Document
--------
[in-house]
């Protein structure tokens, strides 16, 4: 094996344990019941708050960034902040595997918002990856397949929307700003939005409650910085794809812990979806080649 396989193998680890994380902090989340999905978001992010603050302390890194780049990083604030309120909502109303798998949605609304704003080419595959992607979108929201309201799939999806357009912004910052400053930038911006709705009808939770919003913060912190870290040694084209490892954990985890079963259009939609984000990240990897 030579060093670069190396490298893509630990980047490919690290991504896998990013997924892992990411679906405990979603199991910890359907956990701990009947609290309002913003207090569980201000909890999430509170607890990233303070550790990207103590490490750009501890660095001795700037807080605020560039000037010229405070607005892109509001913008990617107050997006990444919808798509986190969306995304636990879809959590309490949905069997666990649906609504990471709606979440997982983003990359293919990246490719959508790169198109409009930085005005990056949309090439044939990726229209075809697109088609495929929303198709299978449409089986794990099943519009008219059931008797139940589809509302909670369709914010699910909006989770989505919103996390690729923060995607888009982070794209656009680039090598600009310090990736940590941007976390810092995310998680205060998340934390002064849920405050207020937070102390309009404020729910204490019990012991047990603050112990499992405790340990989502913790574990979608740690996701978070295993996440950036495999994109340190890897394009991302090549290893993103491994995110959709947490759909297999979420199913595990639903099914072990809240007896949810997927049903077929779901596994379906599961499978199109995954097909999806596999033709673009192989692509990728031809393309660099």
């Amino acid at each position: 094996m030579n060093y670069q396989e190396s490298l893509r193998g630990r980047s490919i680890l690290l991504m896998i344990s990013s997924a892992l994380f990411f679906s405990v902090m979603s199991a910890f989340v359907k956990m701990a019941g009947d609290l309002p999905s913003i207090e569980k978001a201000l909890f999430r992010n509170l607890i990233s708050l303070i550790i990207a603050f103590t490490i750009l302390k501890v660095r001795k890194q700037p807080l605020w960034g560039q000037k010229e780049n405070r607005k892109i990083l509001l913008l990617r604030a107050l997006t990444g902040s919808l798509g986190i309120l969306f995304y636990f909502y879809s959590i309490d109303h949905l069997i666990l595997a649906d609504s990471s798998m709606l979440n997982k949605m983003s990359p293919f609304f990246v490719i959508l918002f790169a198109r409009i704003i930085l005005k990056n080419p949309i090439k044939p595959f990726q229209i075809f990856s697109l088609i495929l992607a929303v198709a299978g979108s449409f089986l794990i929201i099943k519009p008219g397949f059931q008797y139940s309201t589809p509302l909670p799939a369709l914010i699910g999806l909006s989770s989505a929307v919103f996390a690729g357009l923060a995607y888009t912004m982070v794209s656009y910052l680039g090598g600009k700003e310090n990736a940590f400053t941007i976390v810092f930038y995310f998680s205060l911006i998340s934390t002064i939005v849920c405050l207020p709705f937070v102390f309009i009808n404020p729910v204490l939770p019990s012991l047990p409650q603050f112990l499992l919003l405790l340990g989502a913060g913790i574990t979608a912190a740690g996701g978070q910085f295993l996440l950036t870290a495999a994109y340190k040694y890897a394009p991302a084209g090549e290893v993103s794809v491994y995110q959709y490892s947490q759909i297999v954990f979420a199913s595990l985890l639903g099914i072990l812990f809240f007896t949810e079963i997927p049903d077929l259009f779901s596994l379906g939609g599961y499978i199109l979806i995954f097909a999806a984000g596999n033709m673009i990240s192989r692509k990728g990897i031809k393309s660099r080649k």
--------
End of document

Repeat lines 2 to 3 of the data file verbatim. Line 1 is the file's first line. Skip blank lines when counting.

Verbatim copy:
């Protein structure tokens, strides 16, 4: 094996344990019941708050960034902040595997918002990856397949929307700003939005409650910085794809812990979806080649 396989193998680890994380902090989340999905978001992010603050302390890194780049990083604030309120909502109303798998949605609304704003080419595959992607979108929201309201799939999806357009912004910052400053930038911006709705009808939770919003913060912190870290040694084209490892954990985890079963259009939609984000990240990897 030579060093670069190396490298893509630990980047490919690290991504896998990013997924892992990411679906405990979603199991910890359907956990701990009947609290309002913003207090569980201000909890999430509170607890990233303070550790990207103590490490750009501890660095001795700037807080605020560039000037010229405070607005892109509001913008990617107050997006990444919808798509986190969306995304636990879809959590309490949905069997666990649906609504990471709606979440997982983003990359293919990246490719959508790169198109409009930085005005990056949309090439044939990726229209075809697109088609495929929303198709299978449409089986794990099943519009008219059931008797139940589809509302909670369709914010699910909006989770989505919103996390690729923060995607888009982070794209656009680039090598600009310090990736940590941007976390810092995310998680205060998340934390002064849920405050207020937070102390309009404020729910204490019990012991047990603050112990499992405790340990989502913790574990979608740690996701978070295993996440950036495999994109340190890897394009991302090549290893993103491994995110959709947490759909297999979420199913595990639903099914072990809240007896949810997927049903077929779901596994379906599961499978199109995954097909999806596999033709673009192989692509990728031809393309660099």
């Amino acid at each position: 094996m030579n060093y670069q396989e190396s490298l893509r193998g630990r980047s490919i680890l690290l991504m896998i344990s990013s997924a892992l994380f990411f679906s405990v902090m979603s199991a910890f989340v359907k956990m701990a019941g009947d609290l309002p999905s913003i207090e569980k978001a201000l909890f999430r992010n509170l607890i990233s708050l303070i550790i990207a603050f103590t490490i750009l302390k501890v660095r001795k890194q700037p807080l605020w960034g560039q000037k010229e780049n405070r607005k892109i990083l509001l913008l990617r604030a107050l997006t990444g902040s919808l798509g986190i309120l969306f995304y636990f909502y879809s959590i309490d109303h949905l069997i666990l595997a649906d609504s990471s798998m709606l979440n997982k949605m983003s990359p293919f609304f990246v490719i959508l918002f790169a198109r409009i704003i930085l005005k990056n080419p949309i090439k044939p595959f990726q229209i075809f990856s697109l088609i495929l992607a929303v198709a299978g979108s449409f089986l794990i929201i099943k519009p008219g397949f059931q008797y139940s309201t589809p509302l909670p799939a369709l914010i699910g999806l909006s989770s989505a929307v919103f996390a690729g357009l923060a995607y888009t912004m982070v794209s656009y910052l680039g090598g600009k700003e310090n990736a940590f400053t941007i976390v810092f930038y995310f998680s205060l911006i998340s934390t002064i939005v849920c405050l207020p709705f937070v102390f309009i009808n404020p729910v204490l939770p019990s012991l047990p409650q603050f112990l499992l919003l405790l340990g989502a913060g913790i574990t979608a912190a740690g996701g978070q910085f295993l996440l950036t870290a495999a994109y340190k040694y890897a394009p991302a084209g090549e290893v993103s794809v491994y995110q959709y490892s947490q759909i297999v954990f979420a199913s595990l985890l639903g099914i072990l812990f809240f007896t949810e079963i997927p049903d077929l259009f779901s596994l379906g939609g599961y499978i199109l979806i995954f097909a999806a984000g596999n033709m673009i990240s192989r692509k990728g990897i031809k393309s660099r080649k």